When disaster strikes, healthcare professionals are needed and are a critical component to disaster management and relief efforts. Registered nurses and healthcare professionals are consistently amongst the most reliable responders following a natural disaster as their compassionate nature compels them to respond and assist those in need. While serving as a disaster relief nurse or healthcare professional can be a life-changing and humbling experience, not everyone is physically, emotionally or professionally prepared to assume the challenging role.
What Nurses Should Know About Volunteering for Natural Disaster Reliefs
Before heading to volunteering for natural disaster reliefs efforts, it’s critical to make sure you’re part of an organized response system before going to the location, as an influx of unexpected individuals can result in more chaos than good. Pre-registration is for the protection of the patients, as 10% of all people who show up to assist in relief aid fraudulently claim to be licensed nurses.
If you volunteer or sign up for travel nursing assignment to an area expecting or recently hit by a natural disaster, it’s important to prepare yourself ahead of time so you can remain professional and assist efficiently. Some aspects to consider and make arrangement for in advance are communication methods with your family, care for your children or dependents during your absence, and preparing yourself for any ethical situations that may arise. For example, in times of scarce resources and supplies, are you prepared to make patient care decisions?
Future natural disasters are inevitable. While we can’t stop them from happening, both healthcare organizations and professionals can be as prepared as possible for them to ensure ethical and safe environments for responses and relief.
Protecting Nurses and Healthcare Professionals’ Safety During Natural Disasters
It’s critical for nurses assisting during and after natural disasters to consider their own safety. When a hurricane rages through towns, cities and states, flooding roads, destroying homes and knocking down trees and power lines, hospitals may struggle to remain open to serve the injured and ill victims as well as their routine medical needs. Nurses are told to report to work and calls for volunteers, or per-diem nurses are made. While nurses vow to keep their patients care and well-being first, it’s important to stop and consider if it’s safe for you to travel to the hospital.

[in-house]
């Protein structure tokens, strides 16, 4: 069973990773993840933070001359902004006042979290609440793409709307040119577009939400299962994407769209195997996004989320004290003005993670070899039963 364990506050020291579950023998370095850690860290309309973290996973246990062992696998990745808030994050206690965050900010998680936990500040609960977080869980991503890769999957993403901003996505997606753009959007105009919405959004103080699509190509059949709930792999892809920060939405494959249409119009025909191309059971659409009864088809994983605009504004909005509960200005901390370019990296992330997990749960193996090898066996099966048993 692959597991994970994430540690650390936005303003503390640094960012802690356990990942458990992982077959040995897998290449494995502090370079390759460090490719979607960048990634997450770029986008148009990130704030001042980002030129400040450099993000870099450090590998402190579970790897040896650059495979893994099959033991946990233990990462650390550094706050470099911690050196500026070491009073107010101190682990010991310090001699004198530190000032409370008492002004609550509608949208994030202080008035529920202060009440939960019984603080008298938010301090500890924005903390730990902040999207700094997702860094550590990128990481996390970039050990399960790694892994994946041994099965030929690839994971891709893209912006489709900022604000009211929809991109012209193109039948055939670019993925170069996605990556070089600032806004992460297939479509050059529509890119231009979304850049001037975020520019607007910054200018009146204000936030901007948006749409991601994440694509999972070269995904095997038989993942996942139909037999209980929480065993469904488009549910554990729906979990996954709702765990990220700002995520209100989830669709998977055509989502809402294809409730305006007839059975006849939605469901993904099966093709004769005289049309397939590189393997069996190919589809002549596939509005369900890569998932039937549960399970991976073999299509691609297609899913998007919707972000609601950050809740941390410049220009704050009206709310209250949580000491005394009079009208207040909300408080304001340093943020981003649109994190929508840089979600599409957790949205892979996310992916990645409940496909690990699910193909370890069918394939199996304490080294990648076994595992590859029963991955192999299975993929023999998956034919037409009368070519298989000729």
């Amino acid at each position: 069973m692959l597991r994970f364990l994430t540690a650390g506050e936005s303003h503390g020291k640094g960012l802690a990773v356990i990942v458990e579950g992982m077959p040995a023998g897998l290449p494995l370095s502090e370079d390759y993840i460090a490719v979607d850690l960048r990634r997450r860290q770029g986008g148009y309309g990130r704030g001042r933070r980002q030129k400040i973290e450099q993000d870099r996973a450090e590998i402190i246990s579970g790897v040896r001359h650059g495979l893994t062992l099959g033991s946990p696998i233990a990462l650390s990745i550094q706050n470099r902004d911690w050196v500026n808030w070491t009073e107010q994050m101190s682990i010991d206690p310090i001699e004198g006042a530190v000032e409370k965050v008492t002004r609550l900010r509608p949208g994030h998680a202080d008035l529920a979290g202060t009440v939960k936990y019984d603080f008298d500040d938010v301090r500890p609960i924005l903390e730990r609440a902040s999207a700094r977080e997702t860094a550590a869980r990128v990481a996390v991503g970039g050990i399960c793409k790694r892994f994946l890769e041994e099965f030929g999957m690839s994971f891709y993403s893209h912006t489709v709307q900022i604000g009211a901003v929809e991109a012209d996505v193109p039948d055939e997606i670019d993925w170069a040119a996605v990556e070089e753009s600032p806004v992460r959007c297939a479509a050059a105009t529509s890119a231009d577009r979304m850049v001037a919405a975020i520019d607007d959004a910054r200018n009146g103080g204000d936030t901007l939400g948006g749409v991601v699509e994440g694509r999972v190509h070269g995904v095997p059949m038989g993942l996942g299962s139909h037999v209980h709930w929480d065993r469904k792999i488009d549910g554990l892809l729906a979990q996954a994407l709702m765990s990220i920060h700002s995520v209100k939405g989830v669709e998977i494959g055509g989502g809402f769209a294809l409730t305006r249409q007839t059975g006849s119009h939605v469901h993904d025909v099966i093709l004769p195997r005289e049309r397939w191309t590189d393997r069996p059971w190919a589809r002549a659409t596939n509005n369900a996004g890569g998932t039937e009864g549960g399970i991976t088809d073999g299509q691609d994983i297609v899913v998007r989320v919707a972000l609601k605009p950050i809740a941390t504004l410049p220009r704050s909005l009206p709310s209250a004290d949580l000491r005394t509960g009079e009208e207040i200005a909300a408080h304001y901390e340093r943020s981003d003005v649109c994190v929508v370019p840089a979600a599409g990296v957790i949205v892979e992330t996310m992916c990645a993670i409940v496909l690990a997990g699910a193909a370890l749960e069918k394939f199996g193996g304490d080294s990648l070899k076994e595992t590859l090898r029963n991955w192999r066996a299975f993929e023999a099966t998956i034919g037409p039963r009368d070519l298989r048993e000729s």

How Nurses Can Get Involved in Hurricane Relief Efforts in Florida
On Sept. 9, before Hurricane Irma made landfall in southern Fla., Gov. Rick Scott called for 1,000 nurses to help in the relief efforts in local special needs shelters.
The Florida Nurses Association provided the following instructions for those who may be able to help:
“The State Emergency Operations Center is seeking health care professionals willing to serve in disaster response roles for Hurricane Irma. We have an immediate need for medical personnel including nurses, physicians, emergency medical technicians, paramedics and pharmacists to work in medical needs shelters.
Please send an email to the Florida Department of Health at firstname.lastname@example.org or call (850) 245-4829 and indicate the following:
Your telephone number
Please note, Governor Scott’s September 4th Executive Order declares a state of emergency and grants authority for health service and treatment in Florida by any person who holds a valid and unrestricted and unencumbered license in another state, territory and/or district.
Thank you for your dedication and assistance to Floridians during this critical time.”
For more information on volunteering for Hurricane Irma, visit the Florida nursing volunteer website.
For more information on volunteering for Hurricane Harvey, visit the Texas nursing volunteer website.
For travel nurses interested in being part of the hurricane relief efforts, contact one of our experienced Nursing Staffing Specialists or give them a call at (800) 879-4471.